Photographer's Note

Co-Cathedral of St John, Valletta

St John’s Cathedral is the highlight of the Maltese Islands. However short your stay on the Islands, this cathedral of the Knights of St John is a must to visit. Described as the first complete example of the high baroque anywhere, it epitomises the role – spiritual and military - of its patrons.

The austere façade is reminiscent of the fortifications of Valletta, the fortress city in which it stands; while the exuberant and lavish baroque interior shows the Knights’ deep appreciation and patronage of culture and the arts.

The Cathedral is testimony to the talent of Maltese military architect, Gerolamo Cassar, and to Mattia Preti, the Calabrian artist and Knight. Preti designed the intricate carved stone walls and painted the vaulted ceiling and side altars with scenes from the life of St John. The Cathedral houses also one of Europe’s most impressive and famous art works, Caravaggio’s Beheading of St John the Baptist.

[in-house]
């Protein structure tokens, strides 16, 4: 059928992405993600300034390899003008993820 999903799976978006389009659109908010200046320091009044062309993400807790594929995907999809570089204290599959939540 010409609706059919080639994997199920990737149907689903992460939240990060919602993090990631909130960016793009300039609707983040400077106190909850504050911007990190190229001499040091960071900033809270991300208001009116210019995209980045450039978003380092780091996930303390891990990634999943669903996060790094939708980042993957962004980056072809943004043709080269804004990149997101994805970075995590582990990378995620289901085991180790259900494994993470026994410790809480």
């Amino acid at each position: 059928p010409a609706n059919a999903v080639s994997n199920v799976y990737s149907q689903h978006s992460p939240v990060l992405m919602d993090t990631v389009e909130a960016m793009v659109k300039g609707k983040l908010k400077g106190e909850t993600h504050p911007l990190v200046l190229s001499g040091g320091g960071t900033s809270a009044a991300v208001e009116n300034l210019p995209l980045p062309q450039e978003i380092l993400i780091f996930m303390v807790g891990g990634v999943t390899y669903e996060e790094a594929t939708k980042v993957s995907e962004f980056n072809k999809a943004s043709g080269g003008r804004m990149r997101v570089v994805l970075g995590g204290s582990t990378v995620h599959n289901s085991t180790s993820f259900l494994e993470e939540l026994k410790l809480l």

The Cathedral is a shrine to the Knights in another sense. Many sons of Europe’s noble families from the 16th to 18th centuries lie buried here. Their intricate, marble-inlaid tombstones form a magnificently crafted pavimento.
The inscriptions relate the story of the lives and valiant deeds of the Order.

Sir Walter Scott, in Malta in 1831, called the Cathedral the most magnificent place he had ever seen. It is certainly a spectacular building and a fitting resting place for the founder of Valletta, Grand Master Jean Parisot de la Vallette. His tomb lies in the crypt, a quiet sanctuary and place of contemplation away from the busy streets outside.

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Additional Photos by Yiannis Logiotatidis (logios) Gold Star Critiquer/Silver Workshop Editor/Gold Note Writer [C: 179 W: 28 N: 398] (1903)
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